Chinese Social Networking is Dominated by Local Players
Bulletin Board Systems (BBS) have long played the dominating role in Chinese Internet life and still continue to be one of the most popular online platforms for social interaction. Registered user accounts, which are mostly anonymous, surpass 3 billion (users have multiple accounts) and 80% of Chinese sites run their own BBS. However in the last year social networking services, most of which require real name registrations, have shown explosive growth in China with 19.3% of netizens using them regularly.
Despite the popularity of social networking in China, the social networking market is dominated by local Chinese players, and Western networks have trouble adapting to Chinese culture and user expectations. Facebook does not rank among the top 15 asocial networks in China while MySpace has only 6 million users (vs. the goal of 50 million users after 2 years initially proclaimed by Rupert Murdoch).
Meanwhile, China’s leading social network Qzone, which is targeted at teenagers, may even be the largest in the world. Tencent, Inc., the company that runs Qzone, recently announced group revenues of over $1 billion in 2008.
As ad sales slump in the recession, only approximately 12% of Qzone’s revenue stems from online advertising with the rest coming from virtual item sales such as applications and avatars. Internet ad spending in China is expected to reach $1.7 billion in 2009, which is about 4% of total ad spend. In comparison, the US is estimated to spend $25.7 billion reaching consumers online through advertising. These comparably low online budgets in China are largely spent at four large news portals, which earn the majority of online ad revenue. This forces most “smaller” portals to find more innovative ways to monetize their traffic.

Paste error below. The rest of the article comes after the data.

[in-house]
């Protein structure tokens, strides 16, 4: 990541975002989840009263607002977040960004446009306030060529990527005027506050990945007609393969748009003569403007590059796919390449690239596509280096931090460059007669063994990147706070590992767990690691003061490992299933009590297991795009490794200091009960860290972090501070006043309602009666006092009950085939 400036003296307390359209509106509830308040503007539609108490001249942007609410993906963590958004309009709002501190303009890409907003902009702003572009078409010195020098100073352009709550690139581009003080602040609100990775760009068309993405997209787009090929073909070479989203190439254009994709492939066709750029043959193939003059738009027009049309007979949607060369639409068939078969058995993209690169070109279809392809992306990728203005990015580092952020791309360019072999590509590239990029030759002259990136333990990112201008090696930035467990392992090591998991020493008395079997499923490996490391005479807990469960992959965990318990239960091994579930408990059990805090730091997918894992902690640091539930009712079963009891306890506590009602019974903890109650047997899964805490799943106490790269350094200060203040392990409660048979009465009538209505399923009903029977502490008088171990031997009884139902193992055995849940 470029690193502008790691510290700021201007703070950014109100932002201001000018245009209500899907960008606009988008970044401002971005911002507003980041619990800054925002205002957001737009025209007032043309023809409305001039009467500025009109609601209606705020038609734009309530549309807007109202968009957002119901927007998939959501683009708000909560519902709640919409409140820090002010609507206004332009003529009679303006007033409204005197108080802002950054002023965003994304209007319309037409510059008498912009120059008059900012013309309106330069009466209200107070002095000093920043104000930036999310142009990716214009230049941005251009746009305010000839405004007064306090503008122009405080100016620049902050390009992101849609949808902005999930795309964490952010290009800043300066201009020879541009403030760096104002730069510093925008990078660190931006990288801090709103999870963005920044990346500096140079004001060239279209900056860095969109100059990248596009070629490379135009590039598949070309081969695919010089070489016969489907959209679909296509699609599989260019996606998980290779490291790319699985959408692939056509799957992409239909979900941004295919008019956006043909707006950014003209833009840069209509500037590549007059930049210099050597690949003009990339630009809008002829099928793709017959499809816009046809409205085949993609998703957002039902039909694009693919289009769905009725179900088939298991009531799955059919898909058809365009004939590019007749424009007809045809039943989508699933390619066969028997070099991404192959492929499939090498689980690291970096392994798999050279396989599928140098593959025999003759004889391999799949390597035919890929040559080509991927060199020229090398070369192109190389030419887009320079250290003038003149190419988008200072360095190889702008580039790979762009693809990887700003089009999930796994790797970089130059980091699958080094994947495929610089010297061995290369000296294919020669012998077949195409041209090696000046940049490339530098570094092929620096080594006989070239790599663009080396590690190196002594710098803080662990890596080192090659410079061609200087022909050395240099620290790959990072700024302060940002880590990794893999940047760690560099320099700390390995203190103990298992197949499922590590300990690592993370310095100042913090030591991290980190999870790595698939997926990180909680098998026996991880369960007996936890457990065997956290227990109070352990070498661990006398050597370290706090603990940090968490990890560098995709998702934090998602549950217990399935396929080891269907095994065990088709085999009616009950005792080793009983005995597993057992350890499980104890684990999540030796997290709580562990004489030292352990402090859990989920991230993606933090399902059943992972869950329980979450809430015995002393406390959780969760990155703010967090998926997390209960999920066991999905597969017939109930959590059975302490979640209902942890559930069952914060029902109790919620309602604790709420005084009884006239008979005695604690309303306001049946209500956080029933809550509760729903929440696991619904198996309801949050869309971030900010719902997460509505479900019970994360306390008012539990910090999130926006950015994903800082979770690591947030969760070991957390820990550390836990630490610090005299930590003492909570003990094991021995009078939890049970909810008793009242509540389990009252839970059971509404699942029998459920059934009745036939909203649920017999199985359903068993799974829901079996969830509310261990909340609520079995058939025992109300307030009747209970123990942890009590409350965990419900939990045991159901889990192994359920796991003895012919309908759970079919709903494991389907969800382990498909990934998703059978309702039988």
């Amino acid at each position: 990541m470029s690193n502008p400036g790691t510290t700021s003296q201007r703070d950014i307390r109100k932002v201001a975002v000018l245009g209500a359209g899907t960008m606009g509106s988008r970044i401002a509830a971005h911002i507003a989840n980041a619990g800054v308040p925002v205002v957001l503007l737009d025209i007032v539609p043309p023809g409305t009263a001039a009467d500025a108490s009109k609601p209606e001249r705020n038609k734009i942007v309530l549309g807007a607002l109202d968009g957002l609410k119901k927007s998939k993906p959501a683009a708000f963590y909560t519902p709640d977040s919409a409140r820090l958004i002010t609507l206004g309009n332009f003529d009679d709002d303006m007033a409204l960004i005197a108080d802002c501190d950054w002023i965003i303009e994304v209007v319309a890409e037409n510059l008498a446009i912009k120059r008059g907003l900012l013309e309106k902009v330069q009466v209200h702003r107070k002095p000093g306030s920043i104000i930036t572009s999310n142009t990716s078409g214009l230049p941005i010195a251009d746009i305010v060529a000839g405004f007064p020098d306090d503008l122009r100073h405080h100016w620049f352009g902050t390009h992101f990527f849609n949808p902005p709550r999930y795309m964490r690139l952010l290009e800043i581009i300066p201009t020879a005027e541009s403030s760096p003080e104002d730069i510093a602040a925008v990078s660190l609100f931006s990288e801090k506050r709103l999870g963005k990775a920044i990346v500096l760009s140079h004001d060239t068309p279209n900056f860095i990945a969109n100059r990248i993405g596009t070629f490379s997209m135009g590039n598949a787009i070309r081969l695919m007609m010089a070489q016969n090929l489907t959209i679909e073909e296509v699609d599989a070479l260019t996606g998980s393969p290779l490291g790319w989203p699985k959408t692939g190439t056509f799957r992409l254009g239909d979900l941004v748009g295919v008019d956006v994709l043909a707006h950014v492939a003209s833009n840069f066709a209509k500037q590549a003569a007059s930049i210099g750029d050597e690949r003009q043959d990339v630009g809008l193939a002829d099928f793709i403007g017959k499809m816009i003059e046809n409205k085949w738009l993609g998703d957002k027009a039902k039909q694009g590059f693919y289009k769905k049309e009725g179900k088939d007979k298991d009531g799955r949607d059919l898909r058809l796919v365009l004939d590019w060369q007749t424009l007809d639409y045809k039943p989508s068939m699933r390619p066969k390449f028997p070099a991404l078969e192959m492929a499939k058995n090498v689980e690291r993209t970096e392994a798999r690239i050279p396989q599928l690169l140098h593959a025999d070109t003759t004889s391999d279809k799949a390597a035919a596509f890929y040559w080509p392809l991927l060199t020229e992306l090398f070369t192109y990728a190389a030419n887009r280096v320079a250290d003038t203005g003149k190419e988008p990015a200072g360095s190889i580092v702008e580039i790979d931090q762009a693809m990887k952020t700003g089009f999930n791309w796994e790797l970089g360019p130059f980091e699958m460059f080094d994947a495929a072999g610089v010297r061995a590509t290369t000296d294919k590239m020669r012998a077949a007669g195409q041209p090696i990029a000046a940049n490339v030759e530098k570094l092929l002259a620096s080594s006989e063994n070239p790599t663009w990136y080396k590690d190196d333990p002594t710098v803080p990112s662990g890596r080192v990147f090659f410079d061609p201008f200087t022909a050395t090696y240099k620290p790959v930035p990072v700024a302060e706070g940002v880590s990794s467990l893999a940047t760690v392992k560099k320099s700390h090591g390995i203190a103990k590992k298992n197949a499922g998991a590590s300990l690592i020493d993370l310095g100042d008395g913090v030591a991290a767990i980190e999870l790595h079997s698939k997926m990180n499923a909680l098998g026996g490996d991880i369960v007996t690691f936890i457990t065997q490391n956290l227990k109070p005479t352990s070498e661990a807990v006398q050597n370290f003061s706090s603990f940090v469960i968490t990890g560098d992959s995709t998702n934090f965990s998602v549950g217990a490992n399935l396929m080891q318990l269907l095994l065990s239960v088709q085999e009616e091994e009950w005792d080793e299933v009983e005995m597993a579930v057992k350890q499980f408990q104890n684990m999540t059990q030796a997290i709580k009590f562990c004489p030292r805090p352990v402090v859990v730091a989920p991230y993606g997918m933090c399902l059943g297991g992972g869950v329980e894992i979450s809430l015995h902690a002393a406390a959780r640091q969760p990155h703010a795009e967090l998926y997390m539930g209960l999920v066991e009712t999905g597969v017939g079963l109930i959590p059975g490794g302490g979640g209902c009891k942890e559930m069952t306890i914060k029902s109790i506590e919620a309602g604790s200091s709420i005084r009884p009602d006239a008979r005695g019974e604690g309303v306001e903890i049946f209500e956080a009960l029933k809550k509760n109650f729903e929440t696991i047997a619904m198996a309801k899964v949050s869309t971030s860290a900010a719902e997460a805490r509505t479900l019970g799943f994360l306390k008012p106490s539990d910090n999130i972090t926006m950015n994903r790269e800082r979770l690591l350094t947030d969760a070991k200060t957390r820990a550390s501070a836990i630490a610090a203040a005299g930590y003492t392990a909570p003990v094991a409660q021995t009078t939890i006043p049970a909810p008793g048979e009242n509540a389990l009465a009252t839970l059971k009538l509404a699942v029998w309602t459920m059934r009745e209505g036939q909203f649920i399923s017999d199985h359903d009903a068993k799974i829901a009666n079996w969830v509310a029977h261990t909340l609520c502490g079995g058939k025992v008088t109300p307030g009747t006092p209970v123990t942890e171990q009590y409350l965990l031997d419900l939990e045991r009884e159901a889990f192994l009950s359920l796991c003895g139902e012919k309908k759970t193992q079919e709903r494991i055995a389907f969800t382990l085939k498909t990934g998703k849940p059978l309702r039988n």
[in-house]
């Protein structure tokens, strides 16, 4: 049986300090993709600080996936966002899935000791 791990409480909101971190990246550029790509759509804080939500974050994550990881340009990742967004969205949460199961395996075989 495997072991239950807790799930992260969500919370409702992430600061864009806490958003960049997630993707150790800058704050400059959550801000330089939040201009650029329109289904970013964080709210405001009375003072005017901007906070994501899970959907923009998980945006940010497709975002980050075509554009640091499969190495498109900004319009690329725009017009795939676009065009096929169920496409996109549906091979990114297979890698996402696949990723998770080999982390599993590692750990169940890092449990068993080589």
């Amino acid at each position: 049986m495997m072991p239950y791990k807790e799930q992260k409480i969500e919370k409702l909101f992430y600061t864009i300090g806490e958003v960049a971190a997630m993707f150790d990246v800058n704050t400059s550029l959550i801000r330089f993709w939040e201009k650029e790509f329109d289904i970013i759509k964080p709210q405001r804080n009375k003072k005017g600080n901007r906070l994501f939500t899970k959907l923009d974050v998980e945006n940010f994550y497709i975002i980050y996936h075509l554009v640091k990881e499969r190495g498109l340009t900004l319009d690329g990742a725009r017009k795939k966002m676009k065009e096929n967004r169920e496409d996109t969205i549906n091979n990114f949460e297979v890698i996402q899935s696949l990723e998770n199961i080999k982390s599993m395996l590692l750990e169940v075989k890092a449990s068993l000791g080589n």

51.com, which targets working class adults from rural parts of China, is the second most popular social network in China with 130 million registered users. Concurrently, Chinese students flock to Xiaonei with approx. 40 million users. It is backed up with $430 million in funding from its parent company Oak Pacific Interactive and investors like Softbank. Kaixin001, which skyrocketed out of nowhere to 30 million registered users from the middle of last year, targets white collar workers in China’s largest cities by employing controversial invitation techniques and copying apps directly from Facebook.
Yet the astronomical growth of China’s social networks can be attributed as much to its massive market size as to its cultural norms and values. Social networking apps can hit hyper-viral levels in China due to a higher tolerance of intrusive app invitations. It is not uncommon for apps to essentially force new users to invite people and perform tasks before being able to join their friends online. Once friends have joined they are required to interact much more with the apps and advertisements than on Western applications. While this model is not replicable for the US market, certain aspects of this strategy/cultural mindset are necessary if companies like Facebook or Myspace want to compete in China.